Word of the Day : November 22, 2014




1 : to administer the sacrament of reconciliation to

2 : to free from guilt

Did You Know?

We wouldn't want to give the history of shrive short shrift, so here's the whole story. It began when the Latin verb scribere (meaning "to write") found its way onto the tongues of certain Germanic peoples who brought it to Britain in the early Middle Ages. Because it was often used for laying down directions or rules in writing, 8th-century Old English speakers used their form of the term, scrīfan, to mean "to prescribe or impose." The Church adopted scrīfan to refer to the act of assigning penance to sinners and, later, to hearing confession and administering absolution. Today shrift, the noun form of shrive, makes up half of "short shrift," a phrase meaning "little or no consideration." Originally, "short shrift" was the barely adequate time for confession before an execution.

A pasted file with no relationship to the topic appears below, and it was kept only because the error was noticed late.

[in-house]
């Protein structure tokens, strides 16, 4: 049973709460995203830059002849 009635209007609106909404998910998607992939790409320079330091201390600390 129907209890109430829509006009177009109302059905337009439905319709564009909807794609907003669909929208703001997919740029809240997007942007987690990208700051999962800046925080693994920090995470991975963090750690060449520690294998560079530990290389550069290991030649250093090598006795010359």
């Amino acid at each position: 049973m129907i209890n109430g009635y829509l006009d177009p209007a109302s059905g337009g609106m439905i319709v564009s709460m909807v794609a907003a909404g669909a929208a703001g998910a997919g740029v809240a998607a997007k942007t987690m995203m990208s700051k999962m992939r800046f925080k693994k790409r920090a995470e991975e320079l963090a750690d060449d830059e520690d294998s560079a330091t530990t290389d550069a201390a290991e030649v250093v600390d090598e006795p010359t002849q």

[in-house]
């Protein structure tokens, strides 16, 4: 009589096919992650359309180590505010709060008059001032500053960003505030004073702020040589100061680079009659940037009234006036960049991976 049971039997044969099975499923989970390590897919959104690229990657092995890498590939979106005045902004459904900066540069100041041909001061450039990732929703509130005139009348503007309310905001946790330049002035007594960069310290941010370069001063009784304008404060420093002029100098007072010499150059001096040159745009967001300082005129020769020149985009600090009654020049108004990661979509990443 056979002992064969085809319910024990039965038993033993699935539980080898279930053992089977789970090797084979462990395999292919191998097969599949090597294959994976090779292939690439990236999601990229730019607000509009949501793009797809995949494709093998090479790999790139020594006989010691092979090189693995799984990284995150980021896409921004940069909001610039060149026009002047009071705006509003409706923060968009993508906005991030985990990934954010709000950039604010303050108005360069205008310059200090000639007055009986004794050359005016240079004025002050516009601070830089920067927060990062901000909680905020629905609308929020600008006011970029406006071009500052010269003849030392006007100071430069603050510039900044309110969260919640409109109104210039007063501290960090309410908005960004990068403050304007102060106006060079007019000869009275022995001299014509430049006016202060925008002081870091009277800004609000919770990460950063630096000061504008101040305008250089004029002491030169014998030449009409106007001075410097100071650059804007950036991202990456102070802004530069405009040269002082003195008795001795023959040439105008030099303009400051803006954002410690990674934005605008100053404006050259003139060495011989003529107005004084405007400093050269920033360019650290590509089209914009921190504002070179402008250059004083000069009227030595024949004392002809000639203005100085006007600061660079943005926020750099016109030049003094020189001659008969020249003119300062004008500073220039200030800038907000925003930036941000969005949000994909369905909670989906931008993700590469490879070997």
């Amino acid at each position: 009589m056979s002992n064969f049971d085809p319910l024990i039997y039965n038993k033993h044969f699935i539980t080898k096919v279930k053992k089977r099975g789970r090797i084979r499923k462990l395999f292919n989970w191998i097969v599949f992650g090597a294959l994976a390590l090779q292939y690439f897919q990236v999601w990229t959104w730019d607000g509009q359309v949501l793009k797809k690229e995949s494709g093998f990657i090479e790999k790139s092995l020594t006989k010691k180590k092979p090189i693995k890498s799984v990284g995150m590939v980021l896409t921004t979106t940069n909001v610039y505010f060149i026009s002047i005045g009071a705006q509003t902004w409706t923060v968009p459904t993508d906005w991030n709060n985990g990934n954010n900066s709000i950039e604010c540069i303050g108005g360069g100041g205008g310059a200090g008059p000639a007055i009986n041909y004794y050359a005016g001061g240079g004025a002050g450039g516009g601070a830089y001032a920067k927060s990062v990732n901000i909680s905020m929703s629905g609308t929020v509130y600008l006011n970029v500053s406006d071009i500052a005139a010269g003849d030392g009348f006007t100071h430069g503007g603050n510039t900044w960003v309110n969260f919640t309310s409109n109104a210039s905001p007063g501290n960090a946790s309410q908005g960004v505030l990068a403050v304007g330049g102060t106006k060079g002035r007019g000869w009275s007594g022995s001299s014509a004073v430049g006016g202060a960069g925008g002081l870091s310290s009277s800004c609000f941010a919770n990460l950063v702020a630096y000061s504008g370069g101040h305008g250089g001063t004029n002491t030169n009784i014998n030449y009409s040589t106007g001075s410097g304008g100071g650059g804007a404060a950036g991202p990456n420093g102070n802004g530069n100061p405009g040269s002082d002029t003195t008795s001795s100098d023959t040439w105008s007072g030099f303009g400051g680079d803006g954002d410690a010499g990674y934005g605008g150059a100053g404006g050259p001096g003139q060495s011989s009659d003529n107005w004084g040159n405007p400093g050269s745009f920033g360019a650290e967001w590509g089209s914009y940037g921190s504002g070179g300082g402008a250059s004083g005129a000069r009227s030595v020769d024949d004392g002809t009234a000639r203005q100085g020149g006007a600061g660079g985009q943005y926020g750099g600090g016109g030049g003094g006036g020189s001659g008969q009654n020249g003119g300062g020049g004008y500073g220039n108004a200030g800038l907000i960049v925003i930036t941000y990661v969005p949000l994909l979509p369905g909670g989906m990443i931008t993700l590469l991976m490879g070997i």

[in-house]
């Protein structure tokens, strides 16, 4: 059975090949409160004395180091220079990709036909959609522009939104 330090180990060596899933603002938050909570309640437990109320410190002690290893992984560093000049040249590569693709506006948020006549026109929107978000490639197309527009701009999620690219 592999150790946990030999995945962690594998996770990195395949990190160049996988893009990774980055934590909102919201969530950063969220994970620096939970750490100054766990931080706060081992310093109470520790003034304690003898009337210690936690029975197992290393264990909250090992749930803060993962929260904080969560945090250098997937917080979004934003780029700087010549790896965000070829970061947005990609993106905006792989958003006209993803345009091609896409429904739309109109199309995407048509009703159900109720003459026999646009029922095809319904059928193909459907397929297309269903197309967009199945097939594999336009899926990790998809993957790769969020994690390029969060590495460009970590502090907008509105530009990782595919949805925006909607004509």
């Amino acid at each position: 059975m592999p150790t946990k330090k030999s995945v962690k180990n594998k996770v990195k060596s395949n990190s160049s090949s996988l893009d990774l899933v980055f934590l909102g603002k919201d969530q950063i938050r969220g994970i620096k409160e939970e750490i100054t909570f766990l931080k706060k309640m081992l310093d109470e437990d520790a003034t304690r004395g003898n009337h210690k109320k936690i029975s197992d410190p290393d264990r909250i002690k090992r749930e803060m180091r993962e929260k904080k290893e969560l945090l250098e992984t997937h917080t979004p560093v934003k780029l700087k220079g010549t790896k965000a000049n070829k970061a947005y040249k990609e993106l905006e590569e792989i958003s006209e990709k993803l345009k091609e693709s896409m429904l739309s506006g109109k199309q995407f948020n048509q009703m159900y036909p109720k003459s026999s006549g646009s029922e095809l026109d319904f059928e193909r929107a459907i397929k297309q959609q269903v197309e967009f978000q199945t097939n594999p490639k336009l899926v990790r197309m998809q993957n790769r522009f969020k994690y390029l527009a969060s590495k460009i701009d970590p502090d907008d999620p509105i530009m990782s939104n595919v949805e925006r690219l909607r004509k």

"Once every three months, Pancho took his savings and drove into Monterey to confess his sins, to do his penance, and be shriven and to get drunk, in the order named." - John Steinbeck, The Pastures of Heaven, 1932

"Members of Congress, a generally spineless lot, like nothing better than to be shriven of responsibility for the edicts that come out of Washington." - editorial, The Eagle-Tribune (Andover, Massachusetts), January 30, 2014

Test Your Memory

Fill in the blank in this sentence from our November 13th Word of the Day: "Christina wrote the poem as a ________ for her grandmother, who had died the previous spring." The answer is …


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